Ensure peace, Kisan leaders tell protestors
After the talks between the farmers and the central government broke down, the leaders moved into top gear to ensure the success of the farmers Republic Day parade with the focus on Delhi. The kisan organisations spread out the message urging farmers from the neighbouring states to arrive at Delhi’s border by January 24, and warning them of the necessity to maintain peace.
Kisan leader after leader came on their own channels and gave interviews emphasising that “we will be completely peaceful” maintaining that the government will try and engineer violence but that the farmers will foil these attempts. Through the day and night organisers moved through the lone line of tractors and trolley urging the farmers to follow directions, not to be provoked, and to move according to the directives of the leaders.
They warned of subversives in their midst, maintaining that the government and its agencies were working over time to derail the peaceful protest. Significantly, the farmers apprehended one man who they then produced late night at an impromptu press conference live streamed by the Kisan Ekta Morcha. A man wearing black head gear and a white mask covering his entire face was brought before the media.
From the questions and answers, the man was caught by the farmers while teasing a girl. This was being done deliberately to judge the response of the Sikh farmers, and see if any of them were armed. The man said he was part of a group of ten, prepared and trained to infiltrate the farmers protests with the sole purpose of assessing whether they were carrying arms. He claimed in short sentences and amidst constant questioning, that there was a plan to open fire at two points, and target at least four farmer leaders. He seemed to suggest that the arms for this plan had been delivered but this was not totally clear.
He appeared frightened urging the farmers not to let his identity be known, and to ensure that his family did not come to know. The farmers present, mostly from Punjab although others from west Uttar Pradesh, urged him not to be scared, to speak frankly, and even said that he was just a poor man in need of money. He said he received phone calls from a landline and could not identify those behind the plan.
The farmers said that this confirmed the fears and suspicions that the government was planning to disrupt their protest, and had sent in infiltrators with this purpose in mind. They said they are speaking to all farmers in the protest not to be provoked, to keep the peace, and to remember that it was imperative not to fall into the trap that they claimed the government agencies were laying out for them. In fact this was the main thread of the call for the January 26 parade —come in strength, but keep your peace.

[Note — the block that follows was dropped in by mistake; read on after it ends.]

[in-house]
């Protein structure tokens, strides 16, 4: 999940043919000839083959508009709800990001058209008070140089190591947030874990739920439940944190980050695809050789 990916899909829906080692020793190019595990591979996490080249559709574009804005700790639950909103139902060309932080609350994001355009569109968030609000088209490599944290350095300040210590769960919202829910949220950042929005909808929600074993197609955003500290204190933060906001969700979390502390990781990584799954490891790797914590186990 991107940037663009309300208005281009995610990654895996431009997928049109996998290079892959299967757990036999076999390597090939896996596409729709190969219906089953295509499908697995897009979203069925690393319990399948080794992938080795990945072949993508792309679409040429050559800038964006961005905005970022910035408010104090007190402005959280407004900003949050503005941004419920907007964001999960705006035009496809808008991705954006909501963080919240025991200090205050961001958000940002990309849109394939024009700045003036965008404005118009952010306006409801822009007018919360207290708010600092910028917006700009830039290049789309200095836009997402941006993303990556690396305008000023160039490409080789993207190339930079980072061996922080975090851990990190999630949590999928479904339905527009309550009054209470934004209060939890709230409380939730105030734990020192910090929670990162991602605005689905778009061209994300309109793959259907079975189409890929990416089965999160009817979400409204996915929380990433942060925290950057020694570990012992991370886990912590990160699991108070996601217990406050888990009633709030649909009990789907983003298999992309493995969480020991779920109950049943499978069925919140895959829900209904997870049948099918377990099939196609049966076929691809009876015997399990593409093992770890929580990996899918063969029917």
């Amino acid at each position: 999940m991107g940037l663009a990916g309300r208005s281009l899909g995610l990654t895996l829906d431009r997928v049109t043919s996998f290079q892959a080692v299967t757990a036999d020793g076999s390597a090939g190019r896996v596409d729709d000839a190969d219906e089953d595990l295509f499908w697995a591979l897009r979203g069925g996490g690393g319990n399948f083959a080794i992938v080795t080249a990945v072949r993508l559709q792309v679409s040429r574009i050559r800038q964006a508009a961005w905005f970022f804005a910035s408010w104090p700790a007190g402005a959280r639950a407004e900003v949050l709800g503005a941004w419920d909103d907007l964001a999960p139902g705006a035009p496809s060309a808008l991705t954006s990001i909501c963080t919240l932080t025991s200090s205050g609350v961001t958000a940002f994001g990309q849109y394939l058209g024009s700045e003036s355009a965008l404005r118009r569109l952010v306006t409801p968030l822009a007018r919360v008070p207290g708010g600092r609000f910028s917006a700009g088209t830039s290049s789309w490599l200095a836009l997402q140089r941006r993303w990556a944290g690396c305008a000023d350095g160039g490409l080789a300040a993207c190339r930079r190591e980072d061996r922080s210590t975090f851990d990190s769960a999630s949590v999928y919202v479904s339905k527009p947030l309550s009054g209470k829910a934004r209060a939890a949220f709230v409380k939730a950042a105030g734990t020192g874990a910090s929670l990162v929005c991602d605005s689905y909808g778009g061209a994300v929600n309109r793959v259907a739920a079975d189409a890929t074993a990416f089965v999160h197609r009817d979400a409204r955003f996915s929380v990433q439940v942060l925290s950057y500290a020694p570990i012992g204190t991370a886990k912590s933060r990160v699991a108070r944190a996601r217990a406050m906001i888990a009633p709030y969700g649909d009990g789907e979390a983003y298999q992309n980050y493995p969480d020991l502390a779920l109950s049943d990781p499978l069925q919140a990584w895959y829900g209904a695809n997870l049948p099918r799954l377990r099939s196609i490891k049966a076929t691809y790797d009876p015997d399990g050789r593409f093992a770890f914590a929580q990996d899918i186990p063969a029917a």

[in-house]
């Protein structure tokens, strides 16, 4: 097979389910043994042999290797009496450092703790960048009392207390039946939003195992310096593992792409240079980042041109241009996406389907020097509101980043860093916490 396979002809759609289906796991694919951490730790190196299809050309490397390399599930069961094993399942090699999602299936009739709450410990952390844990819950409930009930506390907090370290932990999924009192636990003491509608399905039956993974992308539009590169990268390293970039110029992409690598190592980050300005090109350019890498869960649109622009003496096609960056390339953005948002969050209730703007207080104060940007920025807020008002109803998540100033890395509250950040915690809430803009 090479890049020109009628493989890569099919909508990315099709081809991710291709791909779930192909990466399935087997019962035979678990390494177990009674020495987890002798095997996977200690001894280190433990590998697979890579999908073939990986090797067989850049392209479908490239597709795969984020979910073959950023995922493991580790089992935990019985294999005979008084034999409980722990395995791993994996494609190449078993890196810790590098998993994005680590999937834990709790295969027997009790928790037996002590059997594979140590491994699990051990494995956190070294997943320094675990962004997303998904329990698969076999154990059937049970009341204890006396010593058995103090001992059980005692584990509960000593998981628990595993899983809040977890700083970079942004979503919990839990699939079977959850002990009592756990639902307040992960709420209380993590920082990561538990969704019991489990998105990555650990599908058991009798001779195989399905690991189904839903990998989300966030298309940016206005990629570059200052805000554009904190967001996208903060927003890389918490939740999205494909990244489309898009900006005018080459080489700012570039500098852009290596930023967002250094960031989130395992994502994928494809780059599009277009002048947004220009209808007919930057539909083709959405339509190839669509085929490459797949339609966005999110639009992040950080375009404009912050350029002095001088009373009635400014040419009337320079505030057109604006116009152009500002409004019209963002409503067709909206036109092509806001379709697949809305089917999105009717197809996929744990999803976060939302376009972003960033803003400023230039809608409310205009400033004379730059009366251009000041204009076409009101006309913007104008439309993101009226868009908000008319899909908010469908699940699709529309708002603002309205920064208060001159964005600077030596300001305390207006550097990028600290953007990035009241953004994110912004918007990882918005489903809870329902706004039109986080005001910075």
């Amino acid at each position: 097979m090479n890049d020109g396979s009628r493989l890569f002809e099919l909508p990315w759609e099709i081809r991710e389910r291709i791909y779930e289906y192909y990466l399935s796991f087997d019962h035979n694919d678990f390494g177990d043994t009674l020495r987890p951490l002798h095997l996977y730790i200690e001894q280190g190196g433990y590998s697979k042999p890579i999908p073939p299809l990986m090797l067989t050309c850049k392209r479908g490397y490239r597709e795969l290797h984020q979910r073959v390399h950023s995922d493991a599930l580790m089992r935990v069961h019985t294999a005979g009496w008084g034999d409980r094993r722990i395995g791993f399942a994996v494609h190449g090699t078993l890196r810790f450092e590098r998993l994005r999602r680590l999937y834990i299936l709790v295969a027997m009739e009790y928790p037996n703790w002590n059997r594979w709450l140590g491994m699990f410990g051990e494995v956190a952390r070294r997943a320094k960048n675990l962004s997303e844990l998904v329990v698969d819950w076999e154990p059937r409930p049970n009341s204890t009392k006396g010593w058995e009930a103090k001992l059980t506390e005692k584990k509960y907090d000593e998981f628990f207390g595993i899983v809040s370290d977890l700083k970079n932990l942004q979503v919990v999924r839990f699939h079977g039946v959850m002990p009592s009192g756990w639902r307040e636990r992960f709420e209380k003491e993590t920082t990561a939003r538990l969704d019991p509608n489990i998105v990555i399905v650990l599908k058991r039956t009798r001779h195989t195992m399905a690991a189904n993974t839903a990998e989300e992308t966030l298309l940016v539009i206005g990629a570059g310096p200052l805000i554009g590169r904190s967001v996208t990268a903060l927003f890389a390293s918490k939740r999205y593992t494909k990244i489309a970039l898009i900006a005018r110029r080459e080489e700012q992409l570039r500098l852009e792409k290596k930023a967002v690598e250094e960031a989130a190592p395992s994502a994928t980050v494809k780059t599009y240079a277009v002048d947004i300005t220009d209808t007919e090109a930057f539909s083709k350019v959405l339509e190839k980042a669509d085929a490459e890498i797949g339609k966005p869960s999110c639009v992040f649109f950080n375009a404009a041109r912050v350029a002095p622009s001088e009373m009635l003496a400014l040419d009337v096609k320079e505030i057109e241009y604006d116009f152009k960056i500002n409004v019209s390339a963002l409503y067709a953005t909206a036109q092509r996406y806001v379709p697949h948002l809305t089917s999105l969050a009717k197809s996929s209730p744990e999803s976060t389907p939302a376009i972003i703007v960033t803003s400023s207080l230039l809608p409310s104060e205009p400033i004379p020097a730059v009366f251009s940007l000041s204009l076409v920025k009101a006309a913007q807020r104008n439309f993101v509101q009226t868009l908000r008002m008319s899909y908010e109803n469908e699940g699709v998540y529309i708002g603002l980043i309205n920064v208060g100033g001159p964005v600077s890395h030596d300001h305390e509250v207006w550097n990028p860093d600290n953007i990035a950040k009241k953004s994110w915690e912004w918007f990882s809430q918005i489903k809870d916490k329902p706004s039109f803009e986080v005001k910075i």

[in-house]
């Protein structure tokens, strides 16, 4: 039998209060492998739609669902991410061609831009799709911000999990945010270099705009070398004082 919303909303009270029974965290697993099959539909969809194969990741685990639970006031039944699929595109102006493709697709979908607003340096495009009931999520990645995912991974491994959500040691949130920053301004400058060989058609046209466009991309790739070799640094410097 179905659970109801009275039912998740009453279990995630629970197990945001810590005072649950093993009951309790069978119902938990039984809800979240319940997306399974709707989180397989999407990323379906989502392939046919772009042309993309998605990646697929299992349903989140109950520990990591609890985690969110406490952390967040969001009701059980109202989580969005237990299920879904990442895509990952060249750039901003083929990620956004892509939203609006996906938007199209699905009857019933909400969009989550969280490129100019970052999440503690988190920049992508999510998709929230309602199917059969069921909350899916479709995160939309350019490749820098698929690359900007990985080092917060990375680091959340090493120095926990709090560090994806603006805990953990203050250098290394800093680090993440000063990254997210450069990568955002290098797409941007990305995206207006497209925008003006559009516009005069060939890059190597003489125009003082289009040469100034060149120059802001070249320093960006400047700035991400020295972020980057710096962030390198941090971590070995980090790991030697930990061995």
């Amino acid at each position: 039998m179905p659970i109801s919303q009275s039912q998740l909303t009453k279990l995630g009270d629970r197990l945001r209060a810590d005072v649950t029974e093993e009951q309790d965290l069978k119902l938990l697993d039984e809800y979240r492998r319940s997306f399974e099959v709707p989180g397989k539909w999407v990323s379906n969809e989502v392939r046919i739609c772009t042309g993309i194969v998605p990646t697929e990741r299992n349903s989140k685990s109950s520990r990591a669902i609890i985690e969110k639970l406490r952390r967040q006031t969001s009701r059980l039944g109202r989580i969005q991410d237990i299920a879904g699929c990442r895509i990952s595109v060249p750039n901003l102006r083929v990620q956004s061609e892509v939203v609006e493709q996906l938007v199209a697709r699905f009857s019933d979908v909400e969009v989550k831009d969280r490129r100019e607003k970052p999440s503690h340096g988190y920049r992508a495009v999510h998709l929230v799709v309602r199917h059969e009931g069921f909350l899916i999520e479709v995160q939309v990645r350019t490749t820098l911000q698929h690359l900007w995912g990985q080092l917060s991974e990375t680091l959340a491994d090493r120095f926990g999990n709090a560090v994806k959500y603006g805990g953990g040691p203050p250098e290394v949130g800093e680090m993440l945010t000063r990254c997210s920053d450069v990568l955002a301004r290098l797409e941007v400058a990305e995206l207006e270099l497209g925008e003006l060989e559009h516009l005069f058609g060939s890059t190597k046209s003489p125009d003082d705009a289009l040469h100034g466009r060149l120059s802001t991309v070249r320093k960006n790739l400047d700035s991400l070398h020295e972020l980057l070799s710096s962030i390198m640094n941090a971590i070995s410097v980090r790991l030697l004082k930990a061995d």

Deep anger still runs through the protest sites about being called anti-nationals and Khalistanis by BJP leaders and by the army of trolls out on the social media every other day. The young farmers, in particular, use the social media and are well aware of the campaigns against them. There is a certain impatience now to get going, even as the elder farmers counsel them to follow directions, and to keep their enthusiasm in check.
The farmers have decided to move through the outer Ring Road and return to their venues. Interestingly, a rumour that the outer Ring Road was spread through the camps and had to be effectively countered by the leaders maintaining that they had not compromised, that they would be well inside Delhi, and would pass landmarks like the Red Fort, Rajghat and other such important venues. The leaders said they have to keep close guard over the rumour machinery that is moving through the protesting farmers at some speed. However, given the trust and confidence these rumours are quelled almost as soon as they surface.
Anger is also growing about the notices being issued by the National Investigation Agency to targeted individuals including farmers, activists, scholars and journalists. Particularly horrific has been reports of the arrest of a young Dalit activist who has reportedly been arrested by the Haryana Police from the Kundli Industrial Area adjacent to Singhu Border. Her sister and others issued a statement ,” After violently dispersing a rally by workers in the area and firing at the gathered workers, the police grabbed Nodeep Kaur, took her to Kundli Police Station, filed two FIRs against her under a wide range of fabricated charges. This was followed by brutal custodial violence by male police officers including targeting her genitals amounting to sexual violence. She is currently in judicial custody in Karnal Jail without adequate medical care.”
Interestingly, the All India Kisan Sabha has issued a statement questioning the governments authority to keep laws passed by Parliament in abeyance. The statement asks Prime Minister Narendra Modi to explain whether the proposal of the Cabinet Committee (CC) to keep the 3 farm acts in abeyance for 18 months has any legal sanction. As per the legal opinion received by AIKS centre, “the Union Government has no power to stay or suspend a law passed by the Parliament. Only Parliament has the power to amend or repeal a law’. “
The statement further dismissed “the proposal of the CC is a violation and encroachment over the powers of the Parliament and cannot sustain legally.The demand of repeal of the 3 farm Acts has been formulated after consulting all the legal aspects and this demand cannot be diluted.”
AIKS further asked, “the Union Government is helpless in implementing the 3 farm Acts since the SC has stayed the implementation. When the government agrees to keep the laws in abeyance for 18 months, why can’t it agree to repeal them and enact new laws to protect the interests of the farmers?